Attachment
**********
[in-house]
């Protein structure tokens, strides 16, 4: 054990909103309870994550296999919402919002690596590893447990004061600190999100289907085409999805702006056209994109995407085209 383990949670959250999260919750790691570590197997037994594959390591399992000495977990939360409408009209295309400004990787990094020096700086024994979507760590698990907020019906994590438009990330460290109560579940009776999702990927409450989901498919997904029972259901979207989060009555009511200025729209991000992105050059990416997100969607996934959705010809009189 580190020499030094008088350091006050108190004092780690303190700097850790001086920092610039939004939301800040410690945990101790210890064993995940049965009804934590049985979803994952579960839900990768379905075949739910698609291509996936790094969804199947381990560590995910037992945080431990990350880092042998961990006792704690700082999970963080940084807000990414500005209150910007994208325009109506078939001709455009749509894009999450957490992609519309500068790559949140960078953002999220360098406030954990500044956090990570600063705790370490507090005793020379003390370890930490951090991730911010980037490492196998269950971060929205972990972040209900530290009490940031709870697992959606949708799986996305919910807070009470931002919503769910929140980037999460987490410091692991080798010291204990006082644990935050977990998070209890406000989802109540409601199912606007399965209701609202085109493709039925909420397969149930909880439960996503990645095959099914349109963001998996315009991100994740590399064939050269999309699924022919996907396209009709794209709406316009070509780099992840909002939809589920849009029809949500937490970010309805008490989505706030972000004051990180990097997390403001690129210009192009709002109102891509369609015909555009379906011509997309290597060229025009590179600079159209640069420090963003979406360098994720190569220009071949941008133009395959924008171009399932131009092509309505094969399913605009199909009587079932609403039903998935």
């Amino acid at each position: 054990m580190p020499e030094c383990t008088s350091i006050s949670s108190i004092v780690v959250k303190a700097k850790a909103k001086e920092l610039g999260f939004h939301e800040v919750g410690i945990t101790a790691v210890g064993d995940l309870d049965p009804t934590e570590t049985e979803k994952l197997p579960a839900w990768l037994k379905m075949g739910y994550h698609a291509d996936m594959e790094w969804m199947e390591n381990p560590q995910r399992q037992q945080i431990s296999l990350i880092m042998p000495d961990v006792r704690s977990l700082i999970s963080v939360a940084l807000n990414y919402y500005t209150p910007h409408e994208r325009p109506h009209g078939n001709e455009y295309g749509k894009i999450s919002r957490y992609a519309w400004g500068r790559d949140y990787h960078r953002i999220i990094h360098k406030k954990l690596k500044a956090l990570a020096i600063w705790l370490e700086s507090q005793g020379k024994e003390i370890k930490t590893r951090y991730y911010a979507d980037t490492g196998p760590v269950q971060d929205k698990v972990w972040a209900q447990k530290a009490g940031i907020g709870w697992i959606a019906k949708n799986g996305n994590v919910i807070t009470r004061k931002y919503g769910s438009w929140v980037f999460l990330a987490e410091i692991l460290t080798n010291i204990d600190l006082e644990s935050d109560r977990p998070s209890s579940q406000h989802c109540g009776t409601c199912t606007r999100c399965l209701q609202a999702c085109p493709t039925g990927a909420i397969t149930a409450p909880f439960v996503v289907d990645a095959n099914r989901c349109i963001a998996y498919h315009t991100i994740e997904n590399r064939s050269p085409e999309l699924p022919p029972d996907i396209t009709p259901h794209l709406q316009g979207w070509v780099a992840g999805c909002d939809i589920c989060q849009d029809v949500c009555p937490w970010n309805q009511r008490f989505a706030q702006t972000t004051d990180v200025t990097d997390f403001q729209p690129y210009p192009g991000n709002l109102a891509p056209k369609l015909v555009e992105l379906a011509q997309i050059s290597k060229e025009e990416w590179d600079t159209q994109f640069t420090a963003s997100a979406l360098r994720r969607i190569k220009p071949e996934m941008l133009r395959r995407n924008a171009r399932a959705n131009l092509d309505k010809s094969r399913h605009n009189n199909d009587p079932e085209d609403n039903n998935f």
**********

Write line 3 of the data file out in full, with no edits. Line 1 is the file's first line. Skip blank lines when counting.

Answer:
């Amino acid at each position: 054990m580190p020499e030094c383990t008088s350091i006050s949670s108190i004092v780690v959250k303190a700097k850790a909103k001086e920092l610039g999260f939004h939301e800040v919750g410690i945990t101790a790691v210890g064993d995940l309870d049965p009804t934590e570590t049985e979803k994952l197997p579960a839900w990768l037994k379905m075949g739910y994550h698609a291509d996936m594959e790094w969804m199947e390591n381990p560590q995910r399992q037992q945080i431990s296999l990350i880092m042998p000495d961990v006792r704690s977990l700082i999970s963080v939360a940084l807000n990414y919402y500005t209150p910007h409408e994208r325009p109506h009209g078939n001709e455009y295309g749509k894009i999450s919002r957490y992609a519309w400004g500068r790559d949140y990787h960078r953002i999220i990094h360098k406030k954990l690596k500044a956090l990570a020096i600063w705790l370490e700086s507090q005793g020379k024994e003390i370890k930490t590893r951090y991730y911010a979507d980037t490492g196998p760590v269950q971060d929205k698990v972990w972040a209900q447990k530290a009490g940031i907020g709870w697992i959606a019906k949708n799986g996305n994590v919910i807070t009470r004061k931002y919503g769910s438009w929140v980037f999460l990330a987490e410091i692991l460290t080798n010291i204990d600190l006082e644990s935050d109560r977990p998070s209890s579940q406000h989802c109540g009776t409601c199912t606007r999100c399965l209701q609202a999702c085109p493709t039925g990927a909420i397969t149930a409450p909880f439960v996503v289907d990645a095959n099914r989901c349109i963001a998996y498919h315009t991100i994740e997904n590399r064939s050269p085409e999309l699924p022919p029972d996907i396209t009709p259901h794209l709406q316009g979207w070509v780099a992840g999805c909002d939809i589920c989060q849009d029809v949500c009555p937490w970010n309805q009511r008490f989505a706030q702006t972000t004051d990180v200025t990097d997390f403001q729209p690129y210009p192009g991000n709002l109102a891509p056209k369609l015909v555009e992105l379906a011509q997309i050059s290597k060229e025009e990416w590179d600079t159209q994109f640069t420090a963003s997100a979406l360098r994720r969607i190569k220009p071949e996934m941008l133009r395959r995407n924008a171009r399932a959705n131009l092509d309505k010809s094969r399913h605009n009189n199909d009587p079932e085209d609403n039903n998935f």